Ever felt the need to post a piece of code into the web? Maybe in a forum or something? Well I came across that problem when I wanted to put in a page a couple of Python scripts I had made. As googling for a couple of minutes turned up empty, I just dumped the scripts in plain text.
But I recently found a solution. It’s called Pygments. Its command line utility could be a bit more user friendly, but other than that, it’s a great app. Oh, and it can be used to colourize a lot more than Python sripts.
OK, so here’s how I use the thing:
- to generate the CSS: $ pygmentize -f html -S colorful > python.css
‘colorful’ is the style name, on the site they teach you how to create your own (and if you do, please tell 🙂 )
- to convert the source code: $ pygmentize -f html -O full=true,cssfile=python.css,style=colorful -o output_html.html python_file.py
a couple of remarks: the full=true option means that the html file generated will be complete (if this is omitted, the html file will contain a div with all the code). Next, if you give the name of the CSS file, but omit the style, the default style will be used AND THE CSS FILE WILL BE OVERWRITTEN (I think this is a bug, but I used version 0.6, not 0.8 which is at the time of writing the most recent one).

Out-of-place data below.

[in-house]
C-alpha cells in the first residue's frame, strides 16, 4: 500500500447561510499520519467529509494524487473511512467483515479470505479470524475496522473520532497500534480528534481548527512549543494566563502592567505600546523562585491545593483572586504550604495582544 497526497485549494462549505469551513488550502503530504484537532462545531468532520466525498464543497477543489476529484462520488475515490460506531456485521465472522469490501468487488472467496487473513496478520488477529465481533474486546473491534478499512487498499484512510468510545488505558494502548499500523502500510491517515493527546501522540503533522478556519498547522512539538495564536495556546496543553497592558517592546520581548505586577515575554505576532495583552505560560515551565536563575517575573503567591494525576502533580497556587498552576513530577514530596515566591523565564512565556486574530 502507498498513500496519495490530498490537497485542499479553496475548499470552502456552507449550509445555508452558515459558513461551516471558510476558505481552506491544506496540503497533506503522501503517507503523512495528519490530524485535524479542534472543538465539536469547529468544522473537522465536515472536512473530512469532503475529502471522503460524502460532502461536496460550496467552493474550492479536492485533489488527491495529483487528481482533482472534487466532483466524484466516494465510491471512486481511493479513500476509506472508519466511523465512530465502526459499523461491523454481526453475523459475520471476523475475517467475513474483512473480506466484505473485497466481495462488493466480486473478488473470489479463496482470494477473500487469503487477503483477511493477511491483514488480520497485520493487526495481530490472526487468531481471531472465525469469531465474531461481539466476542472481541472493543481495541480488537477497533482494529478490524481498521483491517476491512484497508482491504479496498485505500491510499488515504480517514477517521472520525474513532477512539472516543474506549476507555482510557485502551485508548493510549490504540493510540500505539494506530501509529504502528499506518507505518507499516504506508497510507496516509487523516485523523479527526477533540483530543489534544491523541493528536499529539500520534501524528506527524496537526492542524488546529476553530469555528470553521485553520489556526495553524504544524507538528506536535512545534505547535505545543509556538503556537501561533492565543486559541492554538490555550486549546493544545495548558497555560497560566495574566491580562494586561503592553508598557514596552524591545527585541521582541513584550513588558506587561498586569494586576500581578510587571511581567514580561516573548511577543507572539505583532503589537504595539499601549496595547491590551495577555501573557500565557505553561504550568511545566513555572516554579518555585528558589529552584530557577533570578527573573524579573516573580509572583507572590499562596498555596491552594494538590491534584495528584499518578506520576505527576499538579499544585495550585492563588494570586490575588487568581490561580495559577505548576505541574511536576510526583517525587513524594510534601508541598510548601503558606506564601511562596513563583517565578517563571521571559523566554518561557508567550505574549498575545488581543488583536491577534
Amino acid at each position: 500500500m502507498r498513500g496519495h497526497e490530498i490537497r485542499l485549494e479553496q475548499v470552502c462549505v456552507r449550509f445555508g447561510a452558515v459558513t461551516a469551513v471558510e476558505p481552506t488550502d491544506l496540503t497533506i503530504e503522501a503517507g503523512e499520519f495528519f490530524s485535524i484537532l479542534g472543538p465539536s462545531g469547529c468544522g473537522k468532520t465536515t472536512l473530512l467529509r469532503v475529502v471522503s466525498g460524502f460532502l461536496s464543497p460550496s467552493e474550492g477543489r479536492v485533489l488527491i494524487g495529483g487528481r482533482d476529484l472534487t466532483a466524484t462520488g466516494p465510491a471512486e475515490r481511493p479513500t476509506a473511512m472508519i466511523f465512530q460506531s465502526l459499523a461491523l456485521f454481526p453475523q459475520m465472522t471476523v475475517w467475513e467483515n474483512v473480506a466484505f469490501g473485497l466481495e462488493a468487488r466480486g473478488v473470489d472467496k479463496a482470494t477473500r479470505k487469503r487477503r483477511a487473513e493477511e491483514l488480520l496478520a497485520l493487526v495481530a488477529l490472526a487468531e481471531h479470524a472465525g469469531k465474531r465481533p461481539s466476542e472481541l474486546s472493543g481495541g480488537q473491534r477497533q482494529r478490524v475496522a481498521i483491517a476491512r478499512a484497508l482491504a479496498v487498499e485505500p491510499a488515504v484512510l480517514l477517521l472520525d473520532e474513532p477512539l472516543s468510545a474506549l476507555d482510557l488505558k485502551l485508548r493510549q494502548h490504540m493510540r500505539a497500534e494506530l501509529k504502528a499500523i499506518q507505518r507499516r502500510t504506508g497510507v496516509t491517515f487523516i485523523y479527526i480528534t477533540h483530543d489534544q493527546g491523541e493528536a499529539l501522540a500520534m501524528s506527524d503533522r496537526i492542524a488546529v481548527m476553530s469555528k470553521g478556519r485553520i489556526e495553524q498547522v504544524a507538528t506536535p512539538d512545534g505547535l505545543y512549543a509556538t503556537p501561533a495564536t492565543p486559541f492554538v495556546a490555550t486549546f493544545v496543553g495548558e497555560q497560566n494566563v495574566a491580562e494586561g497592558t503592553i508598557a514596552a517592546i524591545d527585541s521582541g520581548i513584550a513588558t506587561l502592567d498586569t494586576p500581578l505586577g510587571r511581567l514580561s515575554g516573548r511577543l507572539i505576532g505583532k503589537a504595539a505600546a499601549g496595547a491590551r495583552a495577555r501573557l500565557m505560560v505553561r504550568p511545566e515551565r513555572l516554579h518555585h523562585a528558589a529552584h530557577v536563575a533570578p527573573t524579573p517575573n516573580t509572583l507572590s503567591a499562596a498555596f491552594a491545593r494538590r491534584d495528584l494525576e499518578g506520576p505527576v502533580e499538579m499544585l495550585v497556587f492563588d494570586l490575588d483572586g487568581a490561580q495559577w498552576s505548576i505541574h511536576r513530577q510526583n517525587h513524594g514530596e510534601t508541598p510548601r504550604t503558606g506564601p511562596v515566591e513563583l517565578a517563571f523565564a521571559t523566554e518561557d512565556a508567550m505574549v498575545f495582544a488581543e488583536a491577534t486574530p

- if you want line numbers in the html, then append the following option: linenos=1 to the list of options!
- last, but surely not least, I use tab characters in the code, with the length of 4 spaces. But the only thing in the source file is the tab character, which when converted to html will result in the “standard” 8-chars wide tab. To avoid this, do the following: $ expand -t 4 source_file.py | pygmentize -f html -O full=true,cssfile=python.css,style=colorful -o output_html.html -l python
and presto!, an HTML file with 4 spaces of indentation will spring into existence, and you didn’t even had to change the original file! (the ‘-l’ handle informs the program of the language being used)
And that’s about it. Hope it’s useful…